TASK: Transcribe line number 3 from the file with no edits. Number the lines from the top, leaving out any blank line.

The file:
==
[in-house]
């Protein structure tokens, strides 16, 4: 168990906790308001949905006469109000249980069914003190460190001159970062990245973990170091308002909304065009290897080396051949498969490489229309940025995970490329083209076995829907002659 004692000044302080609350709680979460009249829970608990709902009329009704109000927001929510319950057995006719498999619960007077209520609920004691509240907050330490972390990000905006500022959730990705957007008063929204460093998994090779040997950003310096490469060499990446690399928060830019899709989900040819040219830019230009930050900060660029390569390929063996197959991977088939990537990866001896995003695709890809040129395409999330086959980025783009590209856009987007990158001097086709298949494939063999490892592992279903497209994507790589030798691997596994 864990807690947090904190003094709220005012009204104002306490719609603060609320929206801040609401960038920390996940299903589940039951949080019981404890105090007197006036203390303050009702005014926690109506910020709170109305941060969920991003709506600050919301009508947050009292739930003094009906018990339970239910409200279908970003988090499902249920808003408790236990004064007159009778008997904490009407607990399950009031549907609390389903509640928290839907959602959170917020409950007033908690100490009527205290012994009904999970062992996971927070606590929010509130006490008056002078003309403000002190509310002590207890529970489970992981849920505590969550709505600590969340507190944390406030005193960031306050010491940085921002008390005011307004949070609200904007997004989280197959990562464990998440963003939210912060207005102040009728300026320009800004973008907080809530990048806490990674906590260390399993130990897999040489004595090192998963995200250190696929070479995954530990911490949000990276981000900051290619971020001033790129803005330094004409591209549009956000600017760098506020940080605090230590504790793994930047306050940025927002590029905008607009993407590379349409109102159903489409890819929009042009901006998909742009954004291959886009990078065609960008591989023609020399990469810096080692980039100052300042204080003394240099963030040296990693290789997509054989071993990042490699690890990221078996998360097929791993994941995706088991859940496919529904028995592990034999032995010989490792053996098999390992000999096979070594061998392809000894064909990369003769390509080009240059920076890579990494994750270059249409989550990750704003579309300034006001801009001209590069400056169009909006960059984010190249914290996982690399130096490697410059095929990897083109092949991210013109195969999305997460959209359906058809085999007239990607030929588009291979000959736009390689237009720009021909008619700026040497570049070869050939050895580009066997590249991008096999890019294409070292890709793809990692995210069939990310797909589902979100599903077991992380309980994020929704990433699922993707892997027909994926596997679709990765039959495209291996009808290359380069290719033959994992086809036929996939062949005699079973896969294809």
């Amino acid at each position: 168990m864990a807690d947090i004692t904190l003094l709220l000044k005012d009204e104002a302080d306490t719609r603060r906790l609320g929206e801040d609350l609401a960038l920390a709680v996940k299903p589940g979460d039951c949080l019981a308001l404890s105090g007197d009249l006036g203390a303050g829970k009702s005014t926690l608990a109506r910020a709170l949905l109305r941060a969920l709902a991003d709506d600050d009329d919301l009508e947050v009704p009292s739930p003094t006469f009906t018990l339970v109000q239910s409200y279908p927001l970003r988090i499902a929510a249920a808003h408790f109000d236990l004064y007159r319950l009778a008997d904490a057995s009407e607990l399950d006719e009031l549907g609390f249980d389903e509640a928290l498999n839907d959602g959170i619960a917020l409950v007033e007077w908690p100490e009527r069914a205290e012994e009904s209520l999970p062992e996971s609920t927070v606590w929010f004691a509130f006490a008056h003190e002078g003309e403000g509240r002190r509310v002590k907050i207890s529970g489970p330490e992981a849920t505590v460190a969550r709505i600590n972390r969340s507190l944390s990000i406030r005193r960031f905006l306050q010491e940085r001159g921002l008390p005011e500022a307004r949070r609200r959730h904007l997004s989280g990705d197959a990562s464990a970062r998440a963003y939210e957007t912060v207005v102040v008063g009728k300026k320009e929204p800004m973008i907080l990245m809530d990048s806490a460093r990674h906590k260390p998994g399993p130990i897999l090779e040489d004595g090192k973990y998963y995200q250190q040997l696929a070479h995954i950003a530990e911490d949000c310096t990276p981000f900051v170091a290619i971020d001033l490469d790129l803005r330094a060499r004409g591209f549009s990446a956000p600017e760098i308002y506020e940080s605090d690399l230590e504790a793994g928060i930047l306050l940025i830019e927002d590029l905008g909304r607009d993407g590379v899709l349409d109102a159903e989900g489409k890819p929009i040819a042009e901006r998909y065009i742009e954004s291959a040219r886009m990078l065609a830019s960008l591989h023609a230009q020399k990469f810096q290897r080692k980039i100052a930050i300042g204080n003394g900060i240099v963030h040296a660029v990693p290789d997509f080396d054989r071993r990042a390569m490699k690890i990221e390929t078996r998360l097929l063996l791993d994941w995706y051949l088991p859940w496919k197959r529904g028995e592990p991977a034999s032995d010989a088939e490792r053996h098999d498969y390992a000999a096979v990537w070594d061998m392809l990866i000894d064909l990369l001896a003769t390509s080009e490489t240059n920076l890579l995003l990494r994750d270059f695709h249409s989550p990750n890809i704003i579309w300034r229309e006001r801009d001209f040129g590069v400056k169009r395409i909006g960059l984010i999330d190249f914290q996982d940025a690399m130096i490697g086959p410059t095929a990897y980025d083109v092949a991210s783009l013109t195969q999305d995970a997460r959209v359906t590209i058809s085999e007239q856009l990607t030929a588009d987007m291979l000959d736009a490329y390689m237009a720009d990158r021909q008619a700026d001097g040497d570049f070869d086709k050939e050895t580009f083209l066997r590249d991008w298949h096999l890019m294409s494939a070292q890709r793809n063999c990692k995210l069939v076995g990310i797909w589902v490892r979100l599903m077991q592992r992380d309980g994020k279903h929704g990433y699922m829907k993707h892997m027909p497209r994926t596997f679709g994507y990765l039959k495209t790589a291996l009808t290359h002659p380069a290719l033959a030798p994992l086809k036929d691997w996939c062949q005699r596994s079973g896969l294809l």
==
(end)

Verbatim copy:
């Amino acid at each position: 168990m864990a807690d947090i004692t904190l003094l709220l000044k005012d009204e104002a302080d306490t719609r603060r906790l609320g929206e801040d609350l609401a960038l920390a709680v996940k299903p589940g979460d039951c949080l019981a308001l404890s105090g007197d009249l006036g203390a303050g829970k009702s005014t926690l608990a109506r910020a709170l949905l109305r941060a969920l709902a991003d709506d600050d009329d919301l009508e947050v009704p009292s739930p003094t006469f009906t018990l339970v109000q239910s409200y279908p927001l970003r988090i499902a929510a249920a808003h408790f109000d236990l004064y007159r319950l009778a008997d904490a057995s009407e607990l399950d006719e009031l549907g609390f249980d389903e509640a928290l498999n839907d959602g959170i619960a917020l409950v007033e007077w908690p100490e009527r069914a205290e012994e009904s209520l999970p062992e996971s609920t927070v606590w929010f004691a509130f006490a008056h003190e002078g003309e403000g509240r002190r509310v002590k907050i207890s529970g489970p330490e992981a849920t505590v460190a969550r709505i600590n972390r969340s507190l944390s990000i406030r005193r960031f905006l306050q010491e940085r001159g921002l008390p005011e500022a307004r949070r609200r959730h904007l997004s989280g990705d197959a990562s464990a970062r998440a963003y939210e957007t912060v207005v102040v008063g009728k300026k320009e929204p800004m973008i907080l990245m809530d990048s806490a460093r990674h906590k260390p998994g399993p130990i897999l090779e040489d004595g090192k973990y998963y995200q250190q040997l696929a070479h995954i950003a530990e911490d949000c310096t990276p981000f900051v170091a290619i971020d001033l490469d790129l803005r330094a060499r004409g591209f549009s990446a956000p600017e760098i308002y506020e940080s605090d690399l230590e504790a793994g928060i930047l306050l940025i830019e927002d590029l905008g909304r607009d993407g590379v899709l349409d109102a159903e989900g489409k890819p929009i040819a042009e901006r998909y065009i742009e954004s291959a040219r886009m990078l065609a830019s960008l591989h023609a230009q020399k990469f810096q290897r080692k980039i100052a930050i300042g204080n003394g900060i240099v963030h040296a660029v990693p290789d997509f080396d054989r071993r990042a390569m490699k690890i990221e390929t078996r998360l097929l063996l791993d994941w995706y051949l088991p859940w496919k197959r529904g028995e592990p991977a034999s032995d010989a088939e490792r053996h098999d498969y390992a000999a096979v990537w070594d061998m392809l990866i000894d064909l990369l001896a003769t390509s080009e490489t240059n920076l890579l995003l990494r994750d270059f695709h249409s989550p990750n890809i704003i579309w300034r229309e006001r801009d001209f040129g590069v400056k169009r395409i909006g960059l984010i999330d190249f914290q996982d940025a690399m130096i490697g086959p410059t095929a990897y980025d083109v092949a991210s783009l013109t195969q999305d995970a997460r959209v359906t590209i058809s085999e007239q856009l990607t030929a588009d987007m291979l000959d736009a490329y390689m237009a720009d990158r021909q008619a700026d001097g040497d570049f070869d086709k050939e050895t580009f083209l066997r590249d991008w298949h096999l890019m294409s494939a070292q890709r793809n063999c990692k995210l069939v076995g990310i797909w589902v490892r979100l599903m077991q592992r992380d309980g994020k279903h929704g990433y699922m829907k993707h892997m027909p497209r994926t596997f679709g994507y990765l039959k495209t790589a291996l009808t290359h002659p380069a290719l033959a030798p994992l086809k036929d691997w996939c062949q005699r596994s079973g896969l294809l």